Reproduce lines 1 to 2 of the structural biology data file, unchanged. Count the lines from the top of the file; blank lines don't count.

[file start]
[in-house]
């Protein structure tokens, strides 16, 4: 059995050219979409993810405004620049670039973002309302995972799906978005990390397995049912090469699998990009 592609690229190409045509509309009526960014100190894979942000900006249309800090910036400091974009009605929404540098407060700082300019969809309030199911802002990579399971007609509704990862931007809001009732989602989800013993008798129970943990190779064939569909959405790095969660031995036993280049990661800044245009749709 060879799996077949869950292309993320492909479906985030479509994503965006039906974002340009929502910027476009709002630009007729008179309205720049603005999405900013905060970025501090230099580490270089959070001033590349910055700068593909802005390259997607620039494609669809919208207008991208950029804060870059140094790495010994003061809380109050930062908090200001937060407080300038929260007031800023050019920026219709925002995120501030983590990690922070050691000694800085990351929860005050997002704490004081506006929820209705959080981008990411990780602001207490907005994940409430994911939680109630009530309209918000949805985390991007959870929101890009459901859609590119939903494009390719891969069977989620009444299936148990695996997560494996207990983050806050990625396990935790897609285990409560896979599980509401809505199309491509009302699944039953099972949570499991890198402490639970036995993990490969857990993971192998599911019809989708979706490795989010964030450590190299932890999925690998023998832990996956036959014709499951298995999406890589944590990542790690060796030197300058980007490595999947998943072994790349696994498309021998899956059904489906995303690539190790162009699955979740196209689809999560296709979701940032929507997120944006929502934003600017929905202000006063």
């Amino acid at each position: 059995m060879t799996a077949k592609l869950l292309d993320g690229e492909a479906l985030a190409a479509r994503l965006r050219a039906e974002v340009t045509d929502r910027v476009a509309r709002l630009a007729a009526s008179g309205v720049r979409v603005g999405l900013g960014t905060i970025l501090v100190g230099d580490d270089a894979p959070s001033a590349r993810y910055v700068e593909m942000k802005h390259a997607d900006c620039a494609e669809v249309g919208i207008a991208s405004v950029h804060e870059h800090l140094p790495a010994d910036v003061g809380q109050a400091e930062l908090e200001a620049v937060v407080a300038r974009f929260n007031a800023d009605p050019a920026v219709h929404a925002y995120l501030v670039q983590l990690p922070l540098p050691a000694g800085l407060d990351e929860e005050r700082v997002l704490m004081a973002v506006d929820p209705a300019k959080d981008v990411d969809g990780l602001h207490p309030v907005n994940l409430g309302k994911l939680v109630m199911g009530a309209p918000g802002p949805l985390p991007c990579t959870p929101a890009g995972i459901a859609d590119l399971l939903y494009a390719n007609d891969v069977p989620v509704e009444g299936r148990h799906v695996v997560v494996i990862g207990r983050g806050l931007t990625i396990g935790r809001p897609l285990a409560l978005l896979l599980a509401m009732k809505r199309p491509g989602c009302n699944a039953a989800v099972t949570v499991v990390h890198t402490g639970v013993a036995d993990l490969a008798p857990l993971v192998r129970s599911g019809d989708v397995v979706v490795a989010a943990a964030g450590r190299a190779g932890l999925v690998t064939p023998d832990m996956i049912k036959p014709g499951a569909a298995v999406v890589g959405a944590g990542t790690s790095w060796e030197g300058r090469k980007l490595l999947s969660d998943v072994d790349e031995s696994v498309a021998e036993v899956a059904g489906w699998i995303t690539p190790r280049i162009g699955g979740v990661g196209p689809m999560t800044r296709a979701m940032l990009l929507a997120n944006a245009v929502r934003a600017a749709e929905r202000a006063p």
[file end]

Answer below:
[in-house]
């Protein structure tokens, strides 16, 4: 059995050219979409993810405004620049670039973002309302995972799906978005990390397995049912090469699998990009 592609690229190409045509509309009526960014100190894979942000900006249309800090910036400091974009009605929404540098407060700082300019969809309030199911802002990579399971007609509704990862931007809001009732989602989800013993008798129970943990190779064939569909959405790095969660031995036993280049990661800044245009749709 060879799996077949869950292309993320492909479906985030479509994503965006039906974002340009929502910027476009709002630009007729008179309205720049603005999405900013905060970025501090230099580490270089959070001033590349910055700068593909802005390259997607620039494609669809919208207008991208950029804060870059140094790495010994003061809380109050930062908090200001937060407080300038929260007031800023050019920026219709925002995120501030983590990690922070050691000694800085990351929860005050997002704490004081506006929820209705959080981008990411990780602001207490907005994940409430994911939680109630009530309209918000949805985390991007959870929101890009459901859609590119939903494009390719891969069977989620009444299936148990695996997560494996207990983050806050990625396990935790897609285990409560896979599980509401809505199309491509009302699944039953099972949570499991890198402490639970036995993990490969857990993971192998599911019809989708979706490795989010964030450590190299932890999925690998023998832990996956036959014709499951298995999406890589944590990542790690060796030197300058980007490595999947998943072994790349696994498309021998899956059904489906995303690539190790162009699955979740196209689809999560296709979701940032929507997120944006929502934003600017929905202000006063």